On July 1, 1959, television sets went on sale in Queensland for the first time. Retailers had agreed not to sell television sets before this date, so that there would be “orderly marketing”. The Courier-Mail reported that retailers had spent an estimated £50,000 ($1.3 million today) preparing for the sale. It was estimated that 300 TV sets, with a combined value of £60,000, were purchased by midday on the first day of sale. The newspaper also published a “32-page TV special issue telling you ALL you want to know about the Television Age”. This special issue included articles such as “What to look for when buying a set”, “Guidance on the installation of antennas and insurance on your set” and “The Church’s role in TV”.
During this period television sets were a luxury item. A rough survey of stores conducted by the Courier-Mail newspaper reported that prices for a 17 inch screen (43 cm) ranged between £104 and £177 (approximately $3,000 to $5,200 today). Larger sets with a 24 inch screen (about 61 cm) could cost between £280 and £345 (between $8,000 and $10,000 today).
On August 16, Brisbane’s first TV station was launched, QTQ9 (Channel 9), followed by BTQ7 (Channel 7) on November 1 and ABQ2 (ABC) on November 2.
The rivalry between Channel 7 and Channel 9 started immediately with the two channels screening Academy award winning movies at the same time slot on November 1. BTQ7 screening Casablanca and QTQ9 with High Noon.
The ABQ2’s official opening (on air) was at 7pm on 2 November at their Toowong studios, with Russ Tyson (popular ABC radio host) being the first person in front of the cameras. The official opening featured the Postmaster General Hon C W Davidson, ABC Chairman Sir Richard Boyer, Premier of Queensland Frank Nicklin and Acting Lord Mayor Alderman Crawford. It also featured a special greeting from the BBC. ABQ2 nightly news which followed the opening was presented by Ron Brady.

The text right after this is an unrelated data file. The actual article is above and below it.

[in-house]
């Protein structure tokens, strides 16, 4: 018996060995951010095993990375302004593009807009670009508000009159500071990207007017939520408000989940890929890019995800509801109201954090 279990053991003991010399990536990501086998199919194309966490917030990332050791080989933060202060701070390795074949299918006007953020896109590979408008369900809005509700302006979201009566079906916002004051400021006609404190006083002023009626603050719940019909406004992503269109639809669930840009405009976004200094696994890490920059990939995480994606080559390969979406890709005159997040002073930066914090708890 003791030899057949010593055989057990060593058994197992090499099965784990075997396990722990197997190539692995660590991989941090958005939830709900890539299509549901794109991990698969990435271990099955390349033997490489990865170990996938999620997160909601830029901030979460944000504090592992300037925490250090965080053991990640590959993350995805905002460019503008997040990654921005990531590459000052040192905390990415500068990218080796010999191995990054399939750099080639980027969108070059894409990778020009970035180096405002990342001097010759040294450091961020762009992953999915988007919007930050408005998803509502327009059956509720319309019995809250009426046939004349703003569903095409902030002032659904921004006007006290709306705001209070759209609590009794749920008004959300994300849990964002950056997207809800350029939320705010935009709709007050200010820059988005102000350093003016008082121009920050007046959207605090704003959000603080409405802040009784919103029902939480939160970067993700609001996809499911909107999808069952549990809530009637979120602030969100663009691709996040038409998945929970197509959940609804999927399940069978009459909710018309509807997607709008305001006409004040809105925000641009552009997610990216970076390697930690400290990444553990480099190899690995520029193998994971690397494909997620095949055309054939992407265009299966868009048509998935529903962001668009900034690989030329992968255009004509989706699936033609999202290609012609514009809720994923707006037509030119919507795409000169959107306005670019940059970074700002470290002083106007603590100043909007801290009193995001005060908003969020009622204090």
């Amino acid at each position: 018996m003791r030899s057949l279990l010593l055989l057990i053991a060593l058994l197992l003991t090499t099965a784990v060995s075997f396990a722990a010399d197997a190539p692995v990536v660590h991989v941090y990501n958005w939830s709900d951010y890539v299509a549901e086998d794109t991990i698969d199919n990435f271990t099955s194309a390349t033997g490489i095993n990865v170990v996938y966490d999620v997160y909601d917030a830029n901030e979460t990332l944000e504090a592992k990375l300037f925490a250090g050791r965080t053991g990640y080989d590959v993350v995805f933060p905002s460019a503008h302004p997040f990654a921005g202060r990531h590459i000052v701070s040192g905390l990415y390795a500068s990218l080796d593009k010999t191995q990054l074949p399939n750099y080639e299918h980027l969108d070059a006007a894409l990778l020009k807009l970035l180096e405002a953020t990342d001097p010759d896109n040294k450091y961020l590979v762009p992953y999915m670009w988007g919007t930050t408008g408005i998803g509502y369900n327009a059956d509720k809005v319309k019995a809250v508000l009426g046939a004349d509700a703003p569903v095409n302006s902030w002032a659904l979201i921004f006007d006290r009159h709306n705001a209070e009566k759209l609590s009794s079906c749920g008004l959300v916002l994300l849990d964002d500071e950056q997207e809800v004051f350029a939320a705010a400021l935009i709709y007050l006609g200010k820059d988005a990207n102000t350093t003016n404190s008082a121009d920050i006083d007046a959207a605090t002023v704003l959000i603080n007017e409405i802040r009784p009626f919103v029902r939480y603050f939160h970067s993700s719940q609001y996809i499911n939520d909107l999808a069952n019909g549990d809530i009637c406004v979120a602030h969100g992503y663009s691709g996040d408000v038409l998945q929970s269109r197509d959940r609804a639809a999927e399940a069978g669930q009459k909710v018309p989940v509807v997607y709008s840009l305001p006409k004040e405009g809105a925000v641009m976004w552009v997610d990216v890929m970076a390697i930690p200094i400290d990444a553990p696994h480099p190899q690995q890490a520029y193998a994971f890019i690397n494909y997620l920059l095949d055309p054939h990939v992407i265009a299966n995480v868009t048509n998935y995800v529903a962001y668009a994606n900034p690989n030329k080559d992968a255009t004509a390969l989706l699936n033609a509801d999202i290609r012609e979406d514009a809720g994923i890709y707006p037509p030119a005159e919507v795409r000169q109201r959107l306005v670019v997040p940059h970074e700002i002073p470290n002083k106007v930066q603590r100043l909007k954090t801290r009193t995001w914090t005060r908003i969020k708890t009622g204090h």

At the same time slot as ABQ2’s official opening, BTQ7 was keen to steal some of the ABQ2’s glory with the debut of a new locally produced quiz show called Noughts and Crosses.
Other programs on offer in those first few weeks included Dragnet (QTQ9), Maverick (QTQ9), I Love Lucy (BTQ7), Mickey Mouse Club (BTQ7), Six O’Clock Rock (ABQ2), The Lone Ranger (ABQ2), Gunsmoke (BTQ7), Cottee’s Happy Hour (BTQ7), Lassie (ABQ2) and Perry Mason (BTQ7),
The State Library of Queensland holds the magazine TV Times, which started just prior to ABQ2 going to air in Brisbane. The magazine was devoted to “anyone – young or old – who will ever watch television”. In the first issue (currently on display as part of the Freedom Then, Freedom Now exhibition) contains an article, “Queensland TV forecast – beautiful on all channels” about the weather presenters on all three channels; Maureen Kistle (Miss Australia 1955) on ABQ2, Nancy Knudsen (Miss Queensland 1959) on BTQ7, and Pamela McKay (Miss Australia 1958) on QTQ9. All three women were instructed by meteorologist H.E. Whittingham on how to read weather charts and symbols.
Freedom Then, Freedom Now
The images shown above are among several collection items to be featured in SLQ’s latest exhibition, Freedom Then, Freedom Now, which runs from 5 May until 1 October 2017 at the State Library of Queensland.
Freedom Then, Freedom Now is an intriguing journey into our recent past exploring the freedoms enjoyed and restricted in Queensland and examines what happens when collective good intersects with individual rights. Freedoms often depend on age, racial or religious background, gender, income and where you live. Freedoms change over time and with public opinion. This exhibition draws on the extensive collections of SLQ to reminisce, reflect on and explore freedoms lost and won in Queensland.
Myles Sinnamon – Project Coordinator, State Library of Queensland